France and Belgium risk Muslim anger over veil bans
Moves by France and Belgium to ban Muslim full face veils predictably angered some Islamic clerics, but other European states facing the same question are following the delicate debate carefully.
France announced Wednesday it would seek a law to ban Muslim residents and visitors from wearing a burqa or a niqab in public, while Belgium was poised to pass a similar ban until its ruling coalition collapsed on Thursday.
World governments have in the main been slow to react to the French and Belgian decisions, but Iran was quick to add the proposed laws to its charge sheet against the Western nations pressuring it on its nuclear programme.
"French officials dare to make declarations about the internal affairs of other nations, while at the same time they don't respect the rights of their own citizens," declared foreign ministry spokesman Ramin Mehmanparast.
Iran accused France of ignoring "the rights of Muslims, who are not allowed to respect religious rules, notably in terms of wearing the veil."
The French law will apply to full face veils, such as the niqab worn in Saudi Arabia or the Afghan burqa, but this did not deter clerics from Iran and Indonesia, where veils cover only the hair and neck, from weighing in.
"We're clearly against the proposed ban," Amidhan, chairman of Indonesia's council of ulema or Islamic scholars, told AFP.
"If it becomes law, it will mean Belgium and France are restricting the rights of Muslim women to fulfill their religious obligations," he said.
"Interpretation of the Koran is different in different countries. Indonesian Muslim women don't have to cover their faces with veils, unlike Muslim women in some countries in the Middle East, but we have to respect their beliefs."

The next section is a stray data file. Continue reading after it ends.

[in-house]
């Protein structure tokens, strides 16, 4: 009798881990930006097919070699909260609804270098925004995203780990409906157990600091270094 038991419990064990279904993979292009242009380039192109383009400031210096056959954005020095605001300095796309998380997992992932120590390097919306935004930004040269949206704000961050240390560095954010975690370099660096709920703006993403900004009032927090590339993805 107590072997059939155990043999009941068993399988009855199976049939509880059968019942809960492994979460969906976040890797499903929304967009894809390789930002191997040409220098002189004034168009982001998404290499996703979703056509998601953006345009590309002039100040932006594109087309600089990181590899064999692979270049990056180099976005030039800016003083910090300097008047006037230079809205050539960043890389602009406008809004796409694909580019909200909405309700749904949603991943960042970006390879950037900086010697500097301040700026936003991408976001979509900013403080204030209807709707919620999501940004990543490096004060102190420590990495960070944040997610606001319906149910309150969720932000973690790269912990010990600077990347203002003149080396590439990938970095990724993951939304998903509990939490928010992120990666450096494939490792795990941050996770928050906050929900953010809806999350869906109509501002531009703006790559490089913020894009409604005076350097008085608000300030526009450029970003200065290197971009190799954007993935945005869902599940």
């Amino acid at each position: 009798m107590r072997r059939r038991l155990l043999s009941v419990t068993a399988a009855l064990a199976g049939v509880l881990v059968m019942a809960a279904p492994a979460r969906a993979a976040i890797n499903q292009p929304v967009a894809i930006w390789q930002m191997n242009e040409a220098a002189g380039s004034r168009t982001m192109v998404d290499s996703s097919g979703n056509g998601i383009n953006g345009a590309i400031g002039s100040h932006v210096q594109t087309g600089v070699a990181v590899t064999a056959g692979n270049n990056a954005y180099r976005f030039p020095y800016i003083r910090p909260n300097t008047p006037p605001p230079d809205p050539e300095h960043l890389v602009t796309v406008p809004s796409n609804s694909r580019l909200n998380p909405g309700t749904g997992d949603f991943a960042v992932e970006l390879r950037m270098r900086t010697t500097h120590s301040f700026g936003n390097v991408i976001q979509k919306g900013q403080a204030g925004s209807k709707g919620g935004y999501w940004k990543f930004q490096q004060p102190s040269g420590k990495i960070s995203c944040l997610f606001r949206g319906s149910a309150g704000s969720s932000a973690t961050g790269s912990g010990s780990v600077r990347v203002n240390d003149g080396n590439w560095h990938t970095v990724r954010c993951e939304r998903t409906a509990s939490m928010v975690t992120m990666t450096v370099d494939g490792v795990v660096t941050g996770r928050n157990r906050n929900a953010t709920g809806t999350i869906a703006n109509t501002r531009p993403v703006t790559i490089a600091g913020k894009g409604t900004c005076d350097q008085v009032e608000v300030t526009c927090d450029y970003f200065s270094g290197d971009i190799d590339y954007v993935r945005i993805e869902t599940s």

In Pakistan, political and religious leaders also pointed to what they see as the hypocrisy of France and Belgium.
"They should respect the fundamental and religious rights of Muslims," said Siddiqul Farooq, a spokesman for the main opposition party, the Pakistan Muslim League-N, led by former prime minister Nawaz Sharif.
"These countries also abide by the United Nations charter. There is democracy and constitutions in these countries which give rights to everyone."
France and Belgium will have expected opposition to the bans from political and religious figures in mainly-Muslim countries, but reaction from Western states with their own Muslim minorities is less predictable.
Already in June last year, US President Barack Obama fiercely criticised European moves to ban the veil in a major speech to the Muslim world in Cairo.
"It is important for Western countries to avoid impeding Muslim citizens from practising religion as they see fit -- for instance, by dictating what clothes a Muslim woman should wear," he declared, to applause.
"We can't disguise hostility towards any religion behind the pretence of liberalism," he added, in a thinly veiled dig at France's claim to be taking the measure in order to protect the dignity of women.
But in Europe, where many voters feel large Muslim immigrant populations are not integrating well and that Islam poses a threat to women's rights, many see France and Belgium as leading the way on this issue.
Swiss voters have already voted in a referendum to ban the construction of new mosque minarets, and in Austria the minister for families Christine Marek said she was in favour of banning the full face veil in some circumstances.
"When I see these (fully veiled) women, I say to myself: They're being treated as second class human beings," she told the news agency APA, suggesting that Austria study Belgium's example.
© 2010 AFP